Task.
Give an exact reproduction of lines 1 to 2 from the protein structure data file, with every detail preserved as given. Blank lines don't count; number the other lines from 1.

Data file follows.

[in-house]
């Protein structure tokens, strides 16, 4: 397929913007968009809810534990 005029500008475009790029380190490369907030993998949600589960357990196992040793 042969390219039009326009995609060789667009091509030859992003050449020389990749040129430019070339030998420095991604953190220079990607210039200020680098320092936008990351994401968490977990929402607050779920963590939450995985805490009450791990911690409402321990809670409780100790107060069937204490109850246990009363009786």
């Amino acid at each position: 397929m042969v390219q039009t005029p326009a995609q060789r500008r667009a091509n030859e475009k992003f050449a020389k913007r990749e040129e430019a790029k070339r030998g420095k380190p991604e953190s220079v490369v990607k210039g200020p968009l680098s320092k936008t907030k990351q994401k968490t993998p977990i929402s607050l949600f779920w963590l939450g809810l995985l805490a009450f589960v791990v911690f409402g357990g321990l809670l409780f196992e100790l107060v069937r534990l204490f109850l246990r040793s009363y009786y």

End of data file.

[in-house]
């Protein structure tokens, strides 16, 4: 397929913007968009809810534990 005029500008475009790029380190490369907030993998949600589960357990196992040793 042969390219039009326009995609060789667009091509030859992003050449020389990749040129430019070339030998420095991604953190220079990607210039200020680098320092936008990351994401968490977990929402607050779920963590939450995985805490009450791990911690409402321990809670409780100790107060069937204490109850246990009363009786």